There are three kinds of snaps, which can be turned on and off separately: grid snaps, guide snaps, and object snaps.


Grid snaps

Grid Snap.tif Grid Snap: This tool, found on bottom of the screen, is a switch. When on, grid snapping is on; when off, it is off. Next to it there are two fields: one for linear distances and one for angles. All linear input that defines points in space or linear distances is affected by the linear grid snap. It applies equally to X, Y, and Z directions. A few input mechanisms define angles, such as drawing arcs or rotating objects. They are affected by the angle grid snap. For convenience, the grid snap values can be accessed directly in the text fields next to the Grid icon. To invoke the Grid Options dialog, right click over an object snap icon and choose Snap Options, or choose Snap Options from the palette menu.


Guide Snaps

Guides are auxiliary lines that extend infinitely long. Their purpose is to lock on to certain points along a meaningful direction. Guides are generated in one of three ways:

  1. Permanent guides are generated by the user with the Draw Guide tool ( Draw Guide.tif ), found in the Manage suite of tools. They are always drawn with black dashed lines. They can be picked, moved, rotated, and deleted. Permanent guides are located on the layer that is active when they are drawn. If that layer is turned off, the guides will also disappear. Permanent guides are saved with the project.


  2. Temporary guides can be generated by the user anytime object snaps are active. The cursor must snap to one of the object snaps, such as a point, interval, or segment. When this happens the user may press shift+space to create a series of guide lines through the snapped entity, according to the following rules:


    • When snapping to a point, guide lines are generated parallel to the X,Y, and Z directions of the current reference plane.

    • When snapping to a segment or segment interval, guide lines tangent and perpendicular to the segment at the snap point are generated, in addition to the X,Y, and Z directions, whenever they are different from the X,Y, and Z directions.


    At most three such sets of temporary guide lines can be active. If a fourth set is created, the oldest set is removed. Temporary guides remain associated with the object where the snap occurred. If the object is edited and changed, the temporary guides for that object are removed. Pressing shift+cmd+space (shift+ctrl+space on Windows) will delete all Temporary Guides.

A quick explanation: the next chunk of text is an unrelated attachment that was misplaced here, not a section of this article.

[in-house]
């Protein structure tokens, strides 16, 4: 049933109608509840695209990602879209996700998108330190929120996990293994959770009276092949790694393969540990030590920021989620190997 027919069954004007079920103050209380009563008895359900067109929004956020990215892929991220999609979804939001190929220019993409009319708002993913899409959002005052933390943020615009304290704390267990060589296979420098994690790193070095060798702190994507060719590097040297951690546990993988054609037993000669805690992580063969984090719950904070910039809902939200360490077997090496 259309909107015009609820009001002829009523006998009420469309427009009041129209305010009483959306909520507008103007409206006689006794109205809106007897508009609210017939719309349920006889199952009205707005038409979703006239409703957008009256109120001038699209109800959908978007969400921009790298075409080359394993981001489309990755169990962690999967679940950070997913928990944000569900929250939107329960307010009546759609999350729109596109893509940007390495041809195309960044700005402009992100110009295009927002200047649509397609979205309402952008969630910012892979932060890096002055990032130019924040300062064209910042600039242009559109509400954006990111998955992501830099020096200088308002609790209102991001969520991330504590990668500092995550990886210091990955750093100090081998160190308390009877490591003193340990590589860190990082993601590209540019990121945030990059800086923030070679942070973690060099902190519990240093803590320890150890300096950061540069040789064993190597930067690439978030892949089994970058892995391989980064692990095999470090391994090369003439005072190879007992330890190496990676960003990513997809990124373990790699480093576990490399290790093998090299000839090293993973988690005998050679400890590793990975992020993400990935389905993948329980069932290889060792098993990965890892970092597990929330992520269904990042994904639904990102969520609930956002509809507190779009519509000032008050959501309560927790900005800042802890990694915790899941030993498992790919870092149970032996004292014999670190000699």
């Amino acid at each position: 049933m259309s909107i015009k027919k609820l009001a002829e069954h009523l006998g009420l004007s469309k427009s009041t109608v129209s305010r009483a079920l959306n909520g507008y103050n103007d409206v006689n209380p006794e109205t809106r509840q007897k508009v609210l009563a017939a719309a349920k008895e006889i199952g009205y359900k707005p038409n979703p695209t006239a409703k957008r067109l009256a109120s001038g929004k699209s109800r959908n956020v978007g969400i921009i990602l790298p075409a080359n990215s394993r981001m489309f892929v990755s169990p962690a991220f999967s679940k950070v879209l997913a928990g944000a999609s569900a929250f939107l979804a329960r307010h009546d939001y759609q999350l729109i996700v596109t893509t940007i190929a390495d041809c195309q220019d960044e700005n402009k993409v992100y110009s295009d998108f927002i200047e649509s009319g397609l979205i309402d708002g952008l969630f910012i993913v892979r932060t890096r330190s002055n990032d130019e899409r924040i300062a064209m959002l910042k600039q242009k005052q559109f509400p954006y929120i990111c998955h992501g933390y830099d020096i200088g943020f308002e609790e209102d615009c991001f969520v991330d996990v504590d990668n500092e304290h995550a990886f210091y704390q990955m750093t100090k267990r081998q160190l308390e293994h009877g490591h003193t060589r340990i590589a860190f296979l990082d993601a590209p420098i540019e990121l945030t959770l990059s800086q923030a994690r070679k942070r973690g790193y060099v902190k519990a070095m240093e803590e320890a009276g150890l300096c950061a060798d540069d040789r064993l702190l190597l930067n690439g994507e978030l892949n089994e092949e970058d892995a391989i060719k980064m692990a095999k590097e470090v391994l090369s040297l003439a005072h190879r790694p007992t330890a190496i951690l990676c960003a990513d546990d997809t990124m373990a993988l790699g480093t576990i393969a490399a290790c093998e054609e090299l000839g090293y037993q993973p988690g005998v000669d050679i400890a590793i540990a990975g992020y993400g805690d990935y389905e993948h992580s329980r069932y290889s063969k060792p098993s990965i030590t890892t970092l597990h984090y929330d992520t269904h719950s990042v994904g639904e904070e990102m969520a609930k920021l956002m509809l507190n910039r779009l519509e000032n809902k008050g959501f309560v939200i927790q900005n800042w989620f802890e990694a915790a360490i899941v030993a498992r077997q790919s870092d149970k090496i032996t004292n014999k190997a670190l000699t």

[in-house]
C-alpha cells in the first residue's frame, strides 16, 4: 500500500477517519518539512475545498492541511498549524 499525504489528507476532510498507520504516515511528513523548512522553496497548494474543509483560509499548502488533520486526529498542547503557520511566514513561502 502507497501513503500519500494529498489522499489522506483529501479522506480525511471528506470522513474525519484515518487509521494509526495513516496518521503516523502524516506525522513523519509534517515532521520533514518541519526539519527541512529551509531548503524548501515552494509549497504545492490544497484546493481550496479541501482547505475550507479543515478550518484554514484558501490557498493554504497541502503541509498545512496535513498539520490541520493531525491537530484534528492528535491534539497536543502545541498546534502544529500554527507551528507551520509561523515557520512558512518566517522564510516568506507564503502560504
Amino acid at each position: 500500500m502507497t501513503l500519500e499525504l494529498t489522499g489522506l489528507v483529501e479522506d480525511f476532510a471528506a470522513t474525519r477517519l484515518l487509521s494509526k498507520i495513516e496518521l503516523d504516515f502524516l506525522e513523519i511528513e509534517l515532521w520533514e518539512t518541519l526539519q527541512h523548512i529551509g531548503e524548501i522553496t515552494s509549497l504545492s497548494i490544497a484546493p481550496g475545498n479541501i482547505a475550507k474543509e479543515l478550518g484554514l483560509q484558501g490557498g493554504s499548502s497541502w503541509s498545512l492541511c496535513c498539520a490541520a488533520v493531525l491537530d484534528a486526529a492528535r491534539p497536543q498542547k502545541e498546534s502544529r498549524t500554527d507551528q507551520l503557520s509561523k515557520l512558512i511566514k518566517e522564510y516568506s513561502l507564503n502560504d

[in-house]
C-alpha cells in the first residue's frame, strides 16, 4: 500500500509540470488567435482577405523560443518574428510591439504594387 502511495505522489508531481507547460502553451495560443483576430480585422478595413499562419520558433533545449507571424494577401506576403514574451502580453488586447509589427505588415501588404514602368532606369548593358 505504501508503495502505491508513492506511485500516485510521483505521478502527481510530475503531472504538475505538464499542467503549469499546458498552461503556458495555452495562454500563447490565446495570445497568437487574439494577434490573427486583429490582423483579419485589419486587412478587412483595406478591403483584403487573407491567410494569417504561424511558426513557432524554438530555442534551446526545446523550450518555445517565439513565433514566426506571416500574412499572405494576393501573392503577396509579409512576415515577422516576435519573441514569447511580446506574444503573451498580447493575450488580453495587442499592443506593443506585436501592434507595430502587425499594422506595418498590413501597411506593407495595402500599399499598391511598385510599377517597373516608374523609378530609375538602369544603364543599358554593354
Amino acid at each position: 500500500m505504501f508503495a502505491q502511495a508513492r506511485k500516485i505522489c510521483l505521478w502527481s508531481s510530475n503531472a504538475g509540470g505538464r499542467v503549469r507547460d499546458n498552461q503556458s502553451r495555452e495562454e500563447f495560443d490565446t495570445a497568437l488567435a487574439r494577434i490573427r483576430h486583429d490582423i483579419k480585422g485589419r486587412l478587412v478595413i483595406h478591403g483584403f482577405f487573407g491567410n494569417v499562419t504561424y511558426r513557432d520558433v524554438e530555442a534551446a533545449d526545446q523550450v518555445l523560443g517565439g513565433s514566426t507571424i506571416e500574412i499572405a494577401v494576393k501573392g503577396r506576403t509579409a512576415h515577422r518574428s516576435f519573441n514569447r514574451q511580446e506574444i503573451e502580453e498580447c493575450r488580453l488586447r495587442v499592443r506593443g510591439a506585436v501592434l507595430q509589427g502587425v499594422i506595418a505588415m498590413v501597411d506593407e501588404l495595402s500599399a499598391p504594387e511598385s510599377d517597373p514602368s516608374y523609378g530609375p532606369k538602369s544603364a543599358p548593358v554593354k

3. Automatic guide lines are created during dynamic input, such as when drawing, transforming, extruding, etc. Depending on the type of input, guide lines that are parallel to the X and Y directions of the reference plane, tangent, and perpendicular to a drawn segment and/or perpendicular to the reference plane are created. After the input is completed, they are automatically deleted. They only exist during the execution of the tool.

If temporary and automatic guides are drawn, they are color coded: parallel to X is red, to Y is green, and to Z is blue. Tangent, perpendicular, or other directions are magenta. Angle snaps are lilac.


Guide Snap Toggle.tif Guide Snap: This switch, located at the bottom of the project window, allows the user to turn guide snapping on and off. If on, and the cursor is close to a guide line, it snaps to that line. If the cursor is close to the intersection of two guide lines, it snaps to it too.


Guide Snap Toggle.tif Angle Snap: When on, snapable guides set at a specified angle appear to the left and right of the last point drawn. The angle is set in the field next to the Angle icon.


Snap to Intersection.tif Intersection Snap: When this switch is on, the cursor also snaps to the intersection of a guide with a segment. When the cursor snaps to a guide line and the shift key is held down, the snapped point remains on that guide line, no matter where the cursor is moved. In that case, the cursor point is always projected perpendicular on the guide line. When snapping to a guide, or the intersection of two guides, a solid line in the color of the type of guide (see above) is drawn from the snapped point on the guide to the guide line’s origin.